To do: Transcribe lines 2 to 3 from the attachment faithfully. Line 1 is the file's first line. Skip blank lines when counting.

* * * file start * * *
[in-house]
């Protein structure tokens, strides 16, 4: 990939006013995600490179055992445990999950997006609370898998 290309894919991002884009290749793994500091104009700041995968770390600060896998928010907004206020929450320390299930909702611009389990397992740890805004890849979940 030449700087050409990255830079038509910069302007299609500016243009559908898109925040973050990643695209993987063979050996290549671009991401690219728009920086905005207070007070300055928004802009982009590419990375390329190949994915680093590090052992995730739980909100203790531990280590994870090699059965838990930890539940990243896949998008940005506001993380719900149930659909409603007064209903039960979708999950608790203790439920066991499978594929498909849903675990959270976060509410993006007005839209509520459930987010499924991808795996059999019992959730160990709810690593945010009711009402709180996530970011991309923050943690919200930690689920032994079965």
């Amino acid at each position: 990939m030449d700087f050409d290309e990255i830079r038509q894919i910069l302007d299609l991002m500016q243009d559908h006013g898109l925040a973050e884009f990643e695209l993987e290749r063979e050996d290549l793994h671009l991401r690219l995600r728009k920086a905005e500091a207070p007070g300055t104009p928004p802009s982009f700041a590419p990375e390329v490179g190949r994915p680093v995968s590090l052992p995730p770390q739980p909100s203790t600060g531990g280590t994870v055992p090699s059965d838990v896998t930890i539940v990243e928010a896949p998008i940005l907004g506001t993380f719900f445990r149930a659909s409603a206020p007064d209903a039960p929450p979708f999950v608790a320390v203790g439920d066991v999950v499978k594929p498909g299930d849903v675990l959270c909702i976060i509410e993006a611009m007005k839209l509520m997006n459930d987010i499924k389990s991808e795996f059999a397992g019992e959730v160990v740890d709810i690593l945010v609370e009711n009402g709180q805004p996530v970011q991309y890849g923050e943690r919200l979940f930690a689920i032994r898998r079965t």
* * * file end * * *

């Protein structure tokens, strides 16, 4: 990939006013995600490179055992445990999950997006609370898998 290309894919991002884009290749793994500091104009700041995968770390600060896998928010907004206020929450320390299930909702611009389990397992740890805004890849979940 030449700087050409990255830079038509910069302007299609500016243009559908898109925040973050990643695209993987063979050996290549671009991401690219728009920086905005207070007070300055928004802009982009590419990375390329190949994915680093590090052992995730739980909100203790531990280590994870090699059965838990930890539940990243896949998008940005506001993380719900149930659909409603007064209903039960979708999950608790203790439920066991499978594929498909849903675990959270976060509410993006007005839209509520459930987010499924991808795996059999019992959730160990709810690593945010009711009402709180996530970011991309923050943690919200930690689920032994079965």
């Amino acid at each position: 990939m030449d700087f050409d290309e990255i830079r038509q894919i910069l302007d299609l991002m500016q243009d559908h006013g898109l925040a973050e884009f990643e695209l993987e290749r063979e050996d290549l793994h671009l991401r690219l995600r728009k920086a905005e500091a207070p007070g300055t104009p928004p802009s982009f700041a590419p990375e390329v490179g190949r994915p680093v995968s590090l052992p995730p770390q739980p909100s203790t600060g531990g280590t994870v055992p090699s059965d838990v896998t930890i539940v990243e928010a896949p998008i940005l907004g506001t993380f719900f445990r149930a659909s409603a206020p007064d209903a039960p929450p979708f999950v608790a320390v203790g439920d066991v999950v499978k594929p498909g299930d849903v675990l959270c909702i976060i509410e993006a611009m007005k839209l509520m997006n459930d987010i499924k389990s991808e795996f059999a397992g019992e959730v160990v740890d709810i690593l945010v609370e009711n009402g709180q805004p996530v970011q991309y890849g923050e943690r919200l979940f930690a689920i032994r898998r079965t």